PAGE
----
Thomas R, Probert W, Sauter R, et al., 2021, Cost and cost-effectiveness of a universal HIV testing and treatment intervention in Zambia and South Africa: evidence and projections from the HPTN 071 (PopART) trial, The Lancet Global Health, Vol: 9, Pages: e668-e680, ISSN: 2214-109X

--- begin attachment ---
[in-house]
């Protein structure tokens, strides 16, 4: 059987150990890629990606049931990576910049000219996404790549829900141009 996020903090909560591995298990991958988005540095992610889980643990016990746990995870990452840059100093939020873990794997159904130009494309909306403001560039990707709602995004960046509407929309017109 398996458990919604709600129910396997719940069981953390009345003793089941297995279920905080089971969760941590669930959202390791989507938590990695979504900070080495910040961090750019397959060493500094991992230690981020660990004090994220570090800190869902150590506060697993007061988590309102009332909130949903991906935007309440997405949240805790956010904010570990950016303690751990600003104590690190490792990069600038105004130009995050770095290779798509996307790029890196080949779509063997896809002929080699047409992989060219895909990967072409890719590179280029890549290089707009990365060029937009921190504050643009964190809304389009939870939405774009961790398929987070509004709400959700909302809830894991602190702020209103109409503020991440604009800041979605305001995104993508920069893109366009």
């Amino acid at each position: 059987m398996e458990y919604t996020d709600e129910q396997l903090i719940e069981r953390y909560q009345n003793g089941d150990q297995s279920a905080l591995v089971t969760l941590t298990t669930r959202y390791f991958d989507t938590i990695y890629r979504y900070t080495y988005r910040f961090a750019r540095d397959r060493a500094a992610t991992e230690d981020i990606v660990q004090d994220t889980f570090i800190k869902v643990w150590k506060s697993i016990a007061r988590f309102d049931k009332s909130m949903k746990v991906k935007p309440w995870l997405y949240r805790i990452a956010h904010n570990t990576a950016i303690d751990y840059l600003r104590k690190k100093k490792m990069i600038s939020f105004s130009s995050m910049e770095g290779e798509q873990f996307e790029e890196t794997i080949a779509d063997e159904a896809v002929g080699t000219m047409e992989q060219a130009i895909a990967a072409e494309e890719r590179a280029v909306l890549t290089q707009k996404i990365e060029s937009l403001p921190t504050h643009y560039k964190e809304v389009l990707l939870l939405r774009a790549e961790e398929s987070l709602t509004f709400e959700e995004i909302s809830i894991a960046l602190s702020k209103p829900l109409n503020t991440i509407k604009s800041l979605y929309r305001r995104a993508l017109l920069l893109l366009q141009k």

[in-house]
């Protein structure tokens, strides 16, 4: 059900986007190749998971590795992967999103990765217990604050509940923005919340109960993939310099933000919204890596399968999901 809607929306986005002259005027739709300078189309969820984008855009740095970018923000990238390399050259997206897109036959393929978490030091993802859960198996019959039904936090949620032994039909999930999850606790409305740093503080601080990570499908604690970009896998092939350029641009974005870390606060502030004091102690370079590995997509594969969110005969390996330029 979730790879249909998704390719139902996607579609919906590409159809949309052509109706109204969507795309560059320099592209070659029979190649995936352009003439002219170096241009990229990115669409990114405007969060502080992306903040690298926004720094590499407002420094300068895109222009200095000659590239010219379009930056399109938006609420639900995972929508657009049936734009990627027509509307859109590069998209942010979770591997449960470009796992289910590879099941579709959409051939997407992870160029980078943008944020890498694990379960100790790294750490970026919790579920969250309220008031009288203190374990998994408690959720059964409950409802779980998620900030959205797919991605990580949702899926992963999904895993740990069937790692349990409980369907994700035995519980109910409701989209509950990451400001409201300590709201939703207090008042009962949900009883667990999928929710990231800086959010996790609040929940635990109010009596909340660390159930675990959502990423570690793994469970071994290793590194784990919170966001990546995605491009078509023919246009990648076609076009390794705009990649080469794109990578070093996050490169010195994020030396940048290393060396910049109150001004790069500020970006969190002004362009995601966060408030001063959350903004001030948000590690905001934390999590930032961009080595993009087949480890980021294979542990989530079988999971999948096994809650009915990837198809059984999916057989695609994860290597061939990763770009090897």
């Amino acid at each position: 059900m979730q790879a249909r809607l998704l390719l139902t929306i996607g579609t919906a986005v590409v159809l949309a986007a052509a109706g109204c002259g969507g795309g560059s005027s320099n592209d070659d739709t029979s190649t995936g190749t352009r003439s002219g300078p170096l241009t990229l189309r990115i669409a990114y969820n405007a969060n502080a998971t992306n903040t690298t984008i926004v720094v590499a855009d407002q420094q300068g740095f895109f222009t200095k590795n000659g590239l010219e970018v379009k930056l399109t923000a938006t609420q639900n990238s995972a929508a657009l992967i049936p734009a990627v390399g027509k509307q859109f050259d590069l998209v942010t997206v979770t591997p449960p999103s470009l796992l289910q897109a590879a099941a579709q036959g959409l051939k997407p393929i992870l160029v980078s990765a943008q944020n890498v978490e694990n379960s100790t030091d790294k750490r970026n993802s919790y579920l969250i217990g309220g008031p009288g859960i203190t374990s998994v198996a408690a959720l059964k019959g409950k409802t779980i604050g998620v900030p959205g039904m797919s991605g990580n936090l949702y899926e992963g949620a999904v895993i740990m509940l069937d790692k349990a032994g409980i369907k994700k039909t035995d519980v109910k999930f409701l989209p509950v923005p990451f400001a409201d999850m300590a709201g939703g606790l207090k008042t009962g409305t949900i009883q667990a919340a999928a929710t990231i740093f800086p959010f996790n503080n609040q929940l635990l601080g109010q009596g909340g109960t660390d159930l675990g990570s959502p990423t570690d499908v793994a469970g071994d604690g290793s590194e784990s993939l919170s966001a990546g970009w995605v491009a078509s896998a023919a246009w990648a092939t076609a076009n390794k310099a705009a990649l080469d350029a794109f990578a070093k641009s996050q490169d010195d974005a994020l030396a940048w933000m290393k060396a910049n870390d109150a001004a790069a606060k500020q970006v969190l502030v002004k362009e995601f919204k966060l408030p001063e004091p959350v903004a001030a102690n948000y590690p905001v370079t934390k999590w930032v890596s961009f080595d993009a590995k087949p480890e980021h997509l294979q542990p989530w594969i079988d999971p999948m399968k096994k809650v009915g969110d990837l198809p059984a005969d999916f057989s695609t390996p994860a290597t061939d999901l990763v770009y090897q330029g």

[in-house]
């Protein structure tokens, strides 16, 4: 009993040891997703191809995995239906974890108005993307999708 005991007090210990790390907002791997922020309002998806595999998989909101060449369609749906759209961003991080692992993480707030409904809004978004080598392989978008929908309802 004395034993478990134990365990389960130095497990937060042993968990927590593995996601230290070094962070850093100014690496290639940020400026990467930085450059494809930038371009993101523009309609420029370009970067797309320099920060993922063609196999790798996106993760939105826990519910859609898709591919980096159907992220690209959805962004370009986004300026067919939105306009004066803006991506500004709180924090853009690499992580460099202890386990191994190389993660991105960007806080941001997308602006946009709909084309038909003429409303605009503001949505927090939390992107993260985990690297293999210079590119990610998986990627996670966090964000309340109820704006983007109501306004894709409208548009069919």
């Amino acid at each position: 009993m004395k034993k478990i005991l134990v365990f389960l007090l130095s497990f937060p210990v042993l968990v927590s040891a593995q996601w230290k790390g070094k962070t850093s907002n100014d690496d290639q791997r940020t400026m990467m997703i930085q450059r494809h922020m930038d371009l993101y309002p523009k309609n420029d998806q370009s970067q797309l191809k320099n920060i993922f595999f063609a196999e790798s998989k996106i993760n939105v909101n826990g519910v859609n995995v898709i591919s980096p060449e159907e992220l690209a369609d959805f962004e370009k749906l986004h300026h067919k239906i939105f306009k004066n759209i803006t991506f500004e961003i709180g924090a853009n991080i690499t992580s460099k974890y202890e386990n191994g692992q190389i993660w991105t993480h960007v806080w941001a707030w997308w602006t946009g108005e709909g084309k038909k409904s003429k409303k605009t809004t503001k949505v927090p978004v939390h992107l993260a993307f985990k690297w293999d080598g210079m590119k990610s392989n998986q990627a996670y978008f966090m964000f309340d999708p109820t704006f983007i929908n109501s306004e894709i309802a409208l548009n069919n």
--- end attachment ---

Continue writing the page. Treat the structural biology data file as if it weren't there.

BackgroundThe HPTN 071 (PopART) trial showed that a combination HIV prevention package including universal HIV testing and treatment (UTT) reduced population-level incidence of HIV compared with standard care. However, evidence is scarce on the costs and cost-effectiveness of such an intervention.MethodsUsing an individual-based model, we simulated the PopART intervention and standard care with antiretroviral therapy (ART) provided according to national guidelines for the 21 trial communities in Zambia and South Africa (for all individuals aged >14 years), with model parameters and primary cost data collected during the PopART trial and from published sources. Two intervention scenarios were modelled: annual rounds of PopART from 2014 to 2030 (PopART 2014–30; as the UNAIDS Fast-Track target year) and three rounds of PopART throughout the trial intervention period (PopART 2014–17). For each country, we calculated incremental cost-effectiveness ratios (ICERs) as the cost per disability-adjusted life-year (DALY) and cost per HIV infection averted. Cost-effectiveness acceptability curves were used to indicate the probability of PopART being cost-effective compared with standard care at different thresholds of cost per DALY averted. We also assessed budget impact by projecting undiscounted costs of the intervention compared with standard care up to 2030.FindingsDuring 2014–17, the mean cost per person per year of delivering home-based HIV counselling and testing, linkage to care, promotion of ART adherence, and voluntary medical male circumcision via community HIV care providers for the simulated population was US$6·53 (SD 0·29) in Zambia and US$7·93 (0·16) in South Africa. In the PopART 2014–30 scenario, median ICERs for PopART delivered annually until 2030 were $2111 (95% credible interval [CrI] 1827–2462) per HIV infection averted in Zambia and $3248 (2472–3963) per HIV infection averted in South Afric